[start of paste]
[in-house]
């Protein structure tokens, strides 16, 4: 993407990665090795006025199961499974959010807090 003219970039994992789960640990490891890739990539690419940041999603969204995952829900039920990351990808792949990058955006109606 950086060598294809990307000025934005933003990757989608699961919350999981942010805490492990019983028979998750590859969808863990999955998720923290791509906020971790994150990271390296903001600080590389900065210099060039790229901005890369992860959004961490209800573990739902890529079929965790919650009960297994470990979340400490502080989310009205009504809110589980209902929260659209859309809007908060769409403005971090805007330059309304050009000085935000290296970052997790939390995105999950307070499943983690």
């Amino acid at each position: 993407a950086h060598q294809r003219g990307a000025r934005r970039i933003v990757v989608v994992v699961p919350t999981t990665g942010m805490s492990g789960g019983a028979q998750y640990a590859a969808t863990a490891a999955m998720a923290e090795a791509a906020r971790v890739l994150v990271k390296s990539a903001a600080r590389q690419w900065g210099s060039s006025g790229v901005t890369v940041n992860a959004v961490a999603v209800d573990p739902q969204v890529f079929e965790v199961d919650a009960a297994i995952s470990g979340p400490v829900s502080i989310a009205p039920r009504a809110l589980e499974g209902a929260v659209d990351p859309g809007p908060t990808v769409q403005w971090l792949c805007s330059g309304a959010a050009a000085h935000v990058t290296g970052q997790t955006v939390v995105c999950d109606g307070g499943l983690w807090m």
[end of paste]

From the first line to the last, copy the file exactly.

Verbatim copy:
[in-house]
């Protein structure tokens, strides 16, 4: 993407990665090795006025199961499974959010807090 003219970039994992789960640990490891890739990539690419940041999603969204995952829900039920990351990808792949990058955006109606 950086060598294809990307000025934005933003990757989608699961919350999981942010805490492990019983028979998750590859969808863990999955998720923290791509906020971790994150990271390296903001600080590389900065210099060039790229901005890369992860959004961490209800573990739902890529079929965790919650009960297994470990979340400490502080989310009205009504809110589980209902929260659209859309809007908060769409403005971090805007330059309304050009000085935000290296970052997790939390995105999950307070499943983690």
């Amino acid at each position: 993407a950086h060598q294809r003219g990307a000025r934005r970039i933003v990757v989608v994992v699961p919350t999981t990665g942010m805490s492990g789960g019983a028979q998750y640990a590859a969808t863990a490891a999955m998720a923290e090795a791509a906020r971790v890739l994150v990271k390296s990539a903001a600080r590389q690419w900065g210099s060039s006025g790229v901005t890369v940041n992860a959004v961490a999603v209800d573990p739902q969204v890529f079929e965790v199961d919650a009960a297994i995952s470990g979340p400490v829900s502080i989310a009205p039920r009504a809110l589980e499974g209902a929260v659209d990351p859309g809007p908060t990808v769409q403005w971090l792949c805007s330059g309304a959010a050009a000085h935000v990058t290296g970052q997790t955006v939390v995105c999950d109606g307070g499943l983690w807090m």